• Rob says:

      Premier Inn offers a 100% satisfaction guarantee though!

      • Richard says:

        And they really, really mean it. Premier Inn Brighton once paid me back over £100 just because the wifi in my room wasn’t working. I complained about it in the hope of a free coffee or something (given that I was having to sit in their bar to use my laptop), and before I knew what was happening they’d refunded my whole room bill.

        Compare and contrast Ibis, who took several letters and calls to make good on their “15 minute guarantee” over a much more significant issue last year. I find Premier Inn a really weird brand – I’d put the offering and service right at the top of the budget range, but they market it as though it’s a cut-price option.

        • Zoe says:

          Premier Inn refunded us on 2 rooms last year as there was a power cut (in the immediate area not just the hotel), as the power went out we were being served drinks that without power for the till we were not charged for either. By the time we came back after dinner the power was back, so minimal inconvenience for us but a decent saving on our night away.

        • Lady London says:

          Chargeback. Merchants hate it. They are really penalised for them by the card companies. And you were on solid ground as you had proof.

          IME service issues with a provider tend to repeat and continue until radical change. They are rarely one-offs regardless of what is claimed at the time.

          The hotel probably thought they’d get away with it because it was night and you had the children with you. Unless Brussels was full for a conference or something, I’d have phoned or got online to book one of the excellent hotels there whilst standing in the Reception. Then I’d have got everyone into a taxi. I’d have called my card company for a chargebacken route from the taxi to the other hotel..

      • Fenny says:

        Yep. I stayed at the Premier Inn at the Stratford Westfield centre a couple of times at the beginning of the year. First time, my room was next to the door to the lifts, which slammed all night as people came and went. Second time, I just didn’t sleep for whatever reason. Both times, I got a full refund.

        • Mr(s) Entitled says:

          Wait, so because you couldn’t sleep “for whatever reason” you saw fit to fabricate a complaint to secure a full refund? There a name for theft by deception. I wonder if it is applicable in this instance.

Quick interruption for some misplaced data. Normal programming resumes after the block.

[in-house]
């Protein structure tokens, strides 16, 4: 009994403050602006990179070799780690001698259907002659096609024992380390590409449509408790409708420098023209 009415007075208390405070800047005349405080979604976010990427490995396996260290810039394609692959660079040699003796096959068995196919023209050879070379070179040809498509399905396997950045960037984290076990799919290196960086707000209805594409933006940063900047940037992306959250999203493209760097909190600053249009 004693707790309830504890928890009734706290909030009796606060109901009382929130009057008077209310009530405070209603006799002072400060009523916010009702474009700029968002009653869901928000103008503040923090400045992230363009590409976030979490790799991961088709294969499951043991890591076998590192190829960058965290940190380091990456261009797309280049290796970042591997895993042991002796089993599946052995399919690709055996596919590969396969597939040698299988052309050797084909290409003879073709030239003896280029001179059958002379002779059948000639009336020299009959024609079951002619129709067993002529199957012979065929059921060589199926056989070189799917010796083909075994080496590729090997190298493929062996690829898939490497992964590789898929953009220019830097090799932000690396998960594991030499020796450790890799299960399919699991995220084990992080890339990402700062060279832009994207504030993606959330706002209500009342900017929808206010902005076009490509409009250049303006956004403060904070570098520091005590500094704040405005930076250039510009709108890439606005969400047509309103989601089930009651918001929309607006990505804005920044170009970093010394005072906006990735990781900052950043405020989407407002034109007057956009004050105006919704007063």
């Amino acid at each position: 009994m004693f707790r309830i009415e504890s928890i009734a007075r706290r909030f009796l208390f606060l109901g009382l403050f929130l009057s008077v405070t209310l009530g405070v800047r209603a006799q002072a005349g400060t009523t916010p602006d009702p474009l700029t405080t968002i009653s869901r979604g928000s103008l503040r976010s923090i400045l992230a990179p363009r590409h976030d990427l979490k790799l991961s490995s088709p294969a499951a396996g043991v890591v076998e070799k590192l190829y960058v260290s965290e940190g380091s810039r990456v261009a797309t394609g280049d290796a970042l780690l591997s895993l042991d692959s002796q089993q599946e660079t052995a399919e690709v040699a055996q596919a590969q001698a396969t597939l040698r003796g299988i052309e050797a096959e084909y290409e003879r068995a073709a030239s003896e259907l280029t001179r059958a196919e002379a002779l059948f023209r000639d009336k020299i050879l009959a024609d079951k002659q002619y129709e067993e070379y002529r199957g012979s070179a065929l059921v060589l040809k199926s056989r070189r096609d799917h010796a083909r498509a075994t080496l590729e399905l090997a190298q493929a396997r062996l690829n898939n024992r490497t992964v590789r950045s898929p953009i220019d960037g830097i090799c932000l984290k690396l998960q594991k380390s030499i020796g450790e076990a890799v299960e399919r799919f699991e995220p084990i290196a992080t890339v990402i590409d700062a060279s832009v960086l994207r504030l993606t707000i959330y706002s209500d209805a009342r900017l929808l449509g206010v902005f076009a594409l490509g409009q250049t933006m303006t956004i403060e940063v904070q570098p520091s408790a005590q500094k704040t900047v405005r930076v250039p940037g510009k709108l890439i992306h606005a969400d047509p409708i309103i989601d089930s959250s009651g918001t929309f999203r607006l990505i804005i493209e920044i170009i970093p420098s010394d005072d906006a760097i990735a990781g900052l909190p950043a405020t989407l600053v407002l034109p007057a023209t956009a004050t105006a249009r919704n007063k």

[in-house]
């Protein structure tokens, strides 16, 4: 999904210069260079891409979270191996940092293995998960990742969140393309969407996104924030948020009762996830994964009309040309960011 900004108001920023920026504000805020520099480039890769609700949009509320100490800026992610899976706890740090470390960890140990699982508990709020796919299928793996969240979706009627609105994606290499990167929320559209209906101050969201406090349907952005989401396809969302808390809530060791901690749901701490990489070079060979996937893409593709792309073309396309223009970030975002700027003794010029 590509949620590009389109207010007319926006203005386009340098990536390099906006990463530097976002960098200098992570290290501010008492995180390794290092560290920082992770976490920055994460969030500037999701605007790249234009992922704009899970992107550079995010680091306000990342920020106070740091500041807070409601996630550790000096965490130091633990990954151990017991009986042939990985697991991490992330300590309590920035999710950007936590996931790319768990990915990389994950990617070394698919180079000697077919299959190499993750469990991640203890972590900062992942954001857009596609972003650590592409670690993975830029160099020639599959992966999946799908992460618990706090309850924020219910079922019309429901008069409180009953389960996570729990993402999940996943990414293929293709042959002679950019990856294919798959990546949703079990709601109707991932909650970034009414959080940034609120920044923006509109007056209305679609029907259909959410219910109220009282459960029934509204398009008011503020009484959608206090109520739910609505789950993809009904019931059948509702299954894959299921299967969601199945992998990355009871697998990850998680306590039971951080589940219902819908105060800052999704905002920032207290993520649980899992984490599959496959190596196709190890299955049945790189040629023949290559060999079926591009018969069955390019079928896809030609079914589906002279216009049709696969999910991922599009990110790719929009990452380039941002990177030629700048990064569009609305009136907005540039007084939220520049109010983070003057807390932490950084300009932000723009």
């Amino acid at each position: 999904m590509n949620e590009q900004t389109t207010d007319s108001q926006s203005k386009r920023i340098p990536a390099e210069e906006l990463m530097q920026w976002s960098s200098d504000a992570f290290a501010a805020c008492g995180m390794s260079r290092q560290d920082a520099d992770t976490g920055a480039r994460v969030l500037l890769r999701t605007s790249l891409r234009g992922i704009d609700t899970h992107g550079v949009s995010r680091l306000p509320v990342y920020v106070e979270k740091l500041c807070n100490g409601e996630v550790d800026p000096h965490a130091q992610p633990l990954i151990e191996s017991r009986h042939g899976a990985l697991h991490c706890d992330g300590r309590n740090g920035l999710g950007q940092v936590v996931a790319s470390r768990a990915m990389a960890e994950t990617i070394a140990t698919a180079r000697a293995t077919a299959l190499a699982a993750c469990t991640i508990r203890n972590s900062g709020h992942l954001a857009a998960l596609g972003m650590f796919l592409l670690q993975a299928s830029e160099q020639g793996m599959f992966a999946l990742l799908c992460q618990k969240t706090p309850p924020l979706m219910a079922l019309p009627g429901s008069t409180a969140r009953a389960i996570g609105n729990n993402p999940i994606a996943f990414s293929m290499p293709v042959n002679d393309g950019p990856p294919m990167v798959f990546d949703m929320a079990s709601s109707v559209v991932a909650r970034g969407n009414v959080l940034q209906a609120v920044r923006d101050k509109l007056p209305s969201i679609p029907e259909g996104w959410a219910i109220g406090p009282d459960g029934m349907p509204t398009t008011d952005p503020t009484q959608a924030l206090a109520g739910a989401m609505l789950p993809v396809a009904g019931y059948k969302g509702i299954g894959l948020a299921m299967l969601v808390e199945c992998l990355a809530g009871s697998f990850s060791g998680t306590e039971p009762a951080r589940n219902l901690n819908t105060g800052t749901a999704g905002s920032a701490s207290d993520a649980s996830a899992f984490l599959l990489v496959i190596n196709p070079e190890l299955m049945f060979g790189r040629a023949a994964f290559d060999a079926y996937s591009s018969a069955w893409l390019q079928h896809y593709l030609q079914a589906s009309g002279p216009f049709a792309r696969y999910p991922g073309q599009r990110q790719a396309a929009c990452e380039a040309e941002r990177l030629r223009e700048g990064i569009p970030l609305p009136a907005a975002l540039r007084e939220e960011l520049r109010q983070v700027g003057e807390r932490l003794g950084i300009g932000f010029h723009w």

• Fenny says:

            No, I didn’t fabricate an excuse. They asked me if I’d slept well. I said “No, but I often don’t sleep well when I’m not at home”. I didn’t complain, or whinge or even sound miffed, I just answered the question. They gave me a refund anyway. I didn’t ask for it and was surprised when it came through.

            Amazingly, Premier Inn train their staff to ask if you have slept well and if your stay has been a good one. As I felt like shit and probably looked like I’d been awake for a month, even if I’d said everything was fine, they may have had trouble believing it.

          • Richard says:

            It’s almost absurd how keen they are to give you your money back. I felt a little bit bad about the wifi episode, but it would have been equally absurd to say no.

  • TomTom says:

    The Sofitel Brussels Le Louise would have been a good idea and can be redeemed on points.

  • Chris says:

    I’ve never been to this property, however I have stayed at The Balmoral in Edinburgh around six times over the last two years and whilst it is nowhere near as bad as what Raffles has experienced there are small things that you notice have been done to save cash or have not been fixed quickly enough. Such a shame, especially when operating at the top end of the market.

    • vindaloo says:

      We were at the Balmoral a few weeks ago. Enjoyed our stay but I can confirm that it also has a plastic Christmas tree!

  • gnarlyoldgoatdude says:

    The Marriott next to the Bourse is only a couple of blocks from the Grand Place.
    It’s probably the best hotel I’ve stayed in in Brussels.
    Excellent food at the Midtown Grill.
    And they have a reasonable car park (once you find it).

    • Rob says:

      I passed the Marriott. I have a bit of an aversion to them but, whilst not having been inside, I can confirm that the location is also very good for a tourist.

      • gnarlyoldgoatdude says:

        It’s not a bad place. Obviously it is in a prime location compared with the Renaissance which on the edge of euro land.

        Of course the best Marriott (and I don’t stay in Marriotts anywhere apart from Belgium (and the RC in Dubai)) is the one in Ghent.